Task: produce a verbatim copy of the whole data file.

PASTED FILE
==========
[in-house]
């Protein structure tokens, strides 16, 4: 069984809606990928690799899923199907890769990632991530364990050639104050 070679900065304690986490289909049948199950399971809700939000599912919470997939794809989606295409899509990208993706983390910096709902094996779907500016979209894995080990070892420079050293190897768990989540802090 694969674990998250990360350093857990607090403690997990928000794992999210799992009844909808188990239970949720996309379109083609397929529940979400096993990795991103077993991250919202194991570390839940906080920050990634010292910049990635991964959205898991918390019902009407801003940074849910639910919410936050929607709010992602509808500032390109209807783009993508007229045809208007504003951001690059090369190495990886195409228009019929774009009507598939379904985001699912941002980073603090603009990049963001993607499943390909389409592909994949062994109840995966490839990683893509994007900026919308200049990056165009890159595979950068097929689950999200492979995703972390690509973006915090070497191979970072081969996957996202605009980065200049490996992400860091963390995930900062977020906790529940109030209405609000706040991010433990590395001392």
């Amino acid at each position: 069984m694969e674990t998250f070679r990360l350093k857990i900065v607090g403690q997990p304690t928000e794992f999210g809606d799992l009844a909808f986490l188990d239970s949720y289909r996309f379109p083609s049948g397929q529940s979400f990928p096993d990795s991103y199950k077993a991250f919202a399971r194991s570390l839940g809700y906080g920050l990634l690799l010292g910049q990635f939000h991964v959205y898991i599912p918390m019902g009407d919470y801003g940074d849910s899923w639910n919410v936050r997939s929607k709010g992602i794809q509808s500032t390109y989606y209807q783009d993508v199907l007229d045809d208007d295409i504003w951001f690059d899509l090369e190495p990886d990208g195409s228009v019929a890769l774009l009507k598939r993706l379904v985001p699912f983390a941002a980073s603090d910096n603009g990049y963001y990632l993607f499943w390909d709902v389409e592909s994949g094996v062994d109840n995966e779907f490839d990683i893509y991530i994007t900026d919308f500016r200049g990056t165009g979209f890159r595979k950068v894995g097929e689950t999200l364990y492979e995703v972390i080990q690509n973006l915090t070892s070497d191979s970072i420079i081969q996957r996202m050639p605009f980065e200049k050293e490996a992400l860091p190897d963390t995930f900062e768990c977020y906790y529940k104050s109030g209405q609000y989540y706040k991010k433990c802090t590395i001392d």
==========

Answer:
[in-house]
């Protein structure tokens, strides 16, 4: 069984809606990928690799899923199907890769990632991530364990050639104050 070679900065304690986490289909049948199950399971809700939000599912919470997939794809989606295409899509990208993706983390910096709902094996779907500016979209894995080990070892420079050293190897768990989540802090 694969674990998250990360350093857990607090403690997990928000794992999210799992009844909808188990239970949720996309379109083609397929529940979400096993990795991103077993991250919202194991570390839940906080920050990634010292910049990635991964959205898991918390019902009407801003940074849910639910919410936050929607709010992602509808500032390109209807783009993508007229045809208007504003951001690059090369190495990886195409228009019929774009009507598939379904985001699912941002980073603090603009990049963001993607499943390909389409592909994949062994109840995966490839990683893509994007900026919308200049990056165009890159595979950068097929689950999200492979995703972390690509973006915090070497191979970072081969996957996202605009980065200049490996992400860091963390995930900062977020906790529940109030209405609000706040991010433990590395001392």
């Amino acid at each position: 069984m694969e674990t998250f070679r990360l350093k857990i900065v607090g403690q997990p304690t928000e794992f999210g809606d799992l009844a909808f986490l188990d239970s949720y289909r996309f379109p083609s049948g397929q529940s979400f990928p096993d990795s991103y199950k077993a991250f919202a399971r194991s570390l839940g809700y906080g920050l990634l690799l010292g910049q990635f939000h991964v959205y898991i599912p918390m019902g009407d919470y801003g940074d849910s899923w639910n919410v936050r997939s929607k709010g992602i794809q509808s500032t390109y989606y209807q783009d993508v199907l007229d045809d208007d295409i504003w951001f690059d899509l090369e190495p990886d990208g195409s228009v019929a890769l774009l009507k598939r993706l379904v985001p699912f983390a941002a980073s603090d910096n603009g990049y963001y990632l993607f499943w390909d709902v389409e592909s994949g094996v062994d109840n995966e779907f490839d990683i893509y991530i994007t900026d919308f500016r200049g990056t165009g979209f890159r595979k950068v894995g097929e689950t999200l364990y492979e995703v972390i080990q690509n973006l915090t070892s070497d191979s970072i420079i081969q996957r996202m050639p605009f980065e200049k050293e490996a992400l860091p190897d963390t995930f900062e768990c977020y906790y529940k104050s109030g209405q609000y989540y706040k991010k433990c802090t590395i001392d």